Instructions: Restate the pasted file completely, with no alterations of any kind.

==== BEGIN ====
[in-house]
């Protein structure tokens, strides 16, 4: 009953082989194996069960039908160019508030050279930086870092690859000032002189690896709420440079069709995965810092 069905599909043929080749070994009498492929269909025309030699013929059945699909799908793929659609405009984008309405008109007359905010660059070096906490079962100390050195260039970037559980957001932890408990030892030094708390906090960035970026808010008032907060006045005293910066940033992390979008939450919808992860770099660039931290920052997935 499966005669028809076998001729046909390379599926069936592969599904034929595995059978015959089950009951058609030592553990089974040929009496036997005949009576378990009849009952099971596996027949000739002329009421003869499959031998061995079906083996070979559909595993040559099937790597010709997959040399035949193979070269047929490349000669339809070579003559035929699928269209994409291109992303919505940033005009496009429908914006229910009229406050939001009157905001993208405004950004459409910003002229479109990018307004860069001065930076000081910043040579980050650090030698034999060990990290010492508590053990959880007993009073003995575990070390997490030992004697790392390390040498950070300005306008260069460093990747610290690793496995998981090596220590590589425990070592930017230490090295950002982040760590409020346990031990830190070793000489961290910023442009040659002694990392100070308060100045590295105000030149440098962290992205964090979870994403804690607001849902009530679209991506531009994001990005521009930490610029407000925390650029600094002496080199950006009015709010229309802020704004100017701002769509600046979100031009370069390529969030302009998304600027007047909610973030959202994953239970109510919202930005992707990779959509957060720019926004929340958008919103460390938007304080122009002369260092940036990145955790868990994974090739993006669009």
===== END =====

[in-house]
């Protein structure tokens, strides 16, 4: 009953082989194996069960039908160019508030050279930086870092690859000032002189690896709420440079069709995965810092 069905599909043929080749070994009498492929269909025309030699013929059945699909799908793929659609405009984008309405008109007359905010660059070096906490079962100390050195260039970037559980957001932890408990030892030094708390906090960035970026808010008032907060006045005293910066940033992390979008939450919808992860770099660039931290920052997935 499966005669028809076998001729046909390379599926069936592969599904034929595995059978015959089950009951058609030592553990089974040929009496036997005949009576378990009849009952099971596996027949000739002329009421003869499959031998061995079906083996070979559909595993040559099937790597010709997959040399035949193979070269047929490349000669339809070579003559035929699928269209994409291109992303919505940033005009496009429908914006229910009229406050939001009157905001993208405004950004459409910003002229479109990018307004860069001065930076000081910043040579980050650090030698034999060990990290010492508590053990959880007993009073003995575990070390997490030992004697790392390390040498950070300005306008260069460093990747610290690793496995998981090596220590590589425990070592930017230490090295950002982040760590409020346990031990830190070793000489961290910023442009040659002694990392100070308060100045590295105000030149440098962290992205964090979870994403804690607001849902009530679209991506531009994001990005521009930490610029407000925390650029600094002496080199950006009015709010229309802020704004100017701002769509600046979100031009370069390529969030302009998304600027007047909610973030959202994953239970109510919202930005992707990779959509957060720019926004929340958008919103460390938007304080122009002369260092940036990145955790868990994974090739993006669009």